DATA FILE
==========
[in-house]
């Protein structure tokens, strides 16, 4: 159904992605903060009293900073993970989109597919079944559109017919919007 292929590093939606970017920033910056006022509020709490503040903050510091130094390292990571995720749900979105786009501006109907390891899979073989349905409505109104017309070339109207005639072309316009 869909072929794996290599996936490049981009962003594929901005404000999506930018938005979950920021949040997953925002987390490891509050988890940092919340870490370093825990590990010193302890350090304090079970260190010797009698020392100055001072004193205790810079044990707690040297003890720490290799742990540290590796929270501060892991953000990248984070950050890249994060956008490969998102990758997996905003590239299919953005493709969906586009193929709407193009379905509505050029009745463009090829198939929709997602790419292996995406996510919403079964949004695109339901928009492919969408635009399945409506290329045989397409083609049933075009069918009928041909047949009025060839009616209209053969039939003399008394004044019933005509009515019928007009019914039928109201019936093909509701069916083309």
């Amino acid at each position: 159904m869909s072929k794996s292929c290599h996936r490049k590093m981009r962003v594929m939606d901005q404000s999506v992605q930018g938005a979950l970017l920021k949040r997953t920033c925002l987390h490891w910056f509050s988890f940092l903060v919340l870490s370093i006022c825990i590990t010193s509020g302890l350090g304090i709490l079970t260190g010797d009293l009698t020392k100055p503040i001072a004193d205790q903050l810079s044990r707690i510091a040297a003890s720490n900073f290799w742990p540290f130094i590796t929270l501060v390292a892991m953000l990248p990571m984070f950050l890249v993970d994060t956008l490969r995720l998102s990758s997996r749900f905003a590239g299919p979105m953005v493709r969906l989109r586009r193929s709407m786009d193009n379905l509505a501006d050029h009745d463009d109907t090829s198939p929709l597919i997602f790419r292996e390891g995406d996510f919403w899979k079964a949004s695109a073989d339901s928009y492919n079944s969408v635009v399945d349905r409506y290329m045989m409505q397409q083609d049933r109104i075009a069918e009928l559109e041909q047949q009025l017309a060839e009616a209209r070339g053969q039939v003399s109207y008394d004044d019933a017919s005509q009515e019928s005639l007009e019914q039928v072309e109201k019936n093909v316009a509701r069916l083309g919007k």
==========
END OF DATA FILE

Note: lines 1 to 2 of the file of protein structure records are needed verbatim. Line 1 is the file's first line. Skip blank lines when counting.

[in-house]
């Protein structure tokens, strides 16, 4: 159904992605903060009293900073993970989109597919079944559109017919919007 292929590093939606970017920033910056006022509020709490503040903050510091130094390292990571995720749900979105786009501006109907390891899979073989349905409505109104017309070339109207005639072309316009 869909072929794996290599996936490049981009962003594929901005404000999506930018938005979950920021949040997953925002987390490891509050988890940092919340870490370093825990590990010193302890350090304090079970260190010797009698020392100055001072004193205790810079044990707690040297003890720490290799742990540290590796929270501060892991953000990248984070950050890249994060956008490969998102990758997996905003590239299919953005493709969906586009193929709407193009379905509505050029009745463009090829198939929709997602790419292996995406996510919403079964949004695109339901928009492919969408635009399945409506290329045989397409083609049933075009069918009928041909047949009025060839009616209209053969039939003399008394004044019933005509009515019928007009019914039928109201019936093909509701069916083309």